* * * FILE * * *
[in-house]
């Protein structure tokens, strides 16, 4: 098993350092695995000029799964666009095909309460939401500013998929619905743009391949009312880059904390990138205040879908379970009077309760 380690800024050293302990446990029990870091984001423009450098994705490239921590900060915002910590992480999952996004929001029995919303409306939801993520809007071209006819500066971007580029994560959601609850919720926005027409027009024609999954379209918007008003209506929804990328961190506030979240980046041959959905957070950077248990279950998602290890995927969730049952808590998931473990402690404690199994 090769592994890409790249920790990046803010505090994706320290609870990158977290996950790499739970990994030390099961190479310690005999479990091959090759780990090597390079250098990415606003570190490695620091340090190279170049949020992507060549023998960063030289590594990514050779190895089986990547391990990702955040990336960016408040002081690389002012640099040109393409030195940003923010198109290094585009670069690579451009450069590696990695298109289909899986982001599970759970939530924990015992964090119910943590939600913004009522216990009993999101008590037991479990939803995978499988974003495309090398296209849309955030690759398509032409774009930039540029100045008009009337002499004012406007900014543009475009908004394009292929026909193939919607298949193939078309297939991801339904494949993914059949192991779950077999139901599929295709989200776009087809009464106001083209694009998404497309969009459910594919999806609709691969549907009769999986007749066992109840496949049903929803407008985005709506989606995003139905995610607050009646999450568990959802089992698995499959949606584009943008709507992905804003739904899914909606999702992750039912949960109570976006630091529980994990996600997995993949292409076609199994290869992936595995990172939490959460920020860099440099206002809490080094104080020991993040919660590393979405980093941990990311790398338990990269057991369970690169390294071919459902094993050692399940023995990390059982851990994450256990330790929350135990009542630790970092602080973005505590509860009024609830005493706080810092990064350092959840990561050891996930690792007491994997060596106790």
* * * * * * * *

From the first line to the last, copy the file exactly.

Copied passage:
[in-house]
């Protein structure tokens, strides 16, 4: 098993350092695995000029799964666009095909309460939401500013998929619905743009391949009312880059904390990138205040879908379970009077309760 380690800024050293302990446990029990870091984001423009450098994705490239921590900060915002910590992480999952996004929001029995919303409306939801993520809007071209006819500066971007580029994560959601609850919720926005027409027009024609999954379209918007008003209506929804990328961190506030979240980046041959959905957070950077248990279950998602290890995927969730049952808590998931473990402690404690199994 090769592994890409790249920790990046803010505090994706320290609870990158977290996950790499739970990994030390099961190479310690005999479990091959090759780990090597390079250098990415606003570190490695620091340090190279170049949020992507060549023998960063030289590594990514050779190895089986990547391990990702955040990336960016408040002081690389002012640099040109393409030195940003923010198109290094585009670069690579451009450069590696990695298109289909899986982001599970759970939530924990015992964090119910943590939600913004009522216990009993999101008590037991479990939803995978499988974003495309090398296209849309955030690759398509032409774009930039540029100045008009009337002499004012406007900014543009475009908004394009292929026909193939919607298949193939078309297939991801339904494949993914059949192991779950077999139901599929295709989200776009087809009464106001083209694009998404497309969009459910594919999806609709691969549907009769999986007749066992109840496949049903929803407008985005709506989606995003139905995610607050009646999450568990959802089992698995499959949606584009943008709507992905804003739904899914909606999702992750039912949960109570976006630091529980994990996600997995993949292409076609199994290869992936595995990172939490959460920020860099440099206002809490080094104080020991993040919660590393979405980093941990990311790398338990990269057991369970690169390294071919459902094993050692399940023995990390059982851990994450256990330790929350135990009542630790970092602080973005505590509860009024609830005493706080810092990064350092959840990561050891996930690792007491994997060596106790």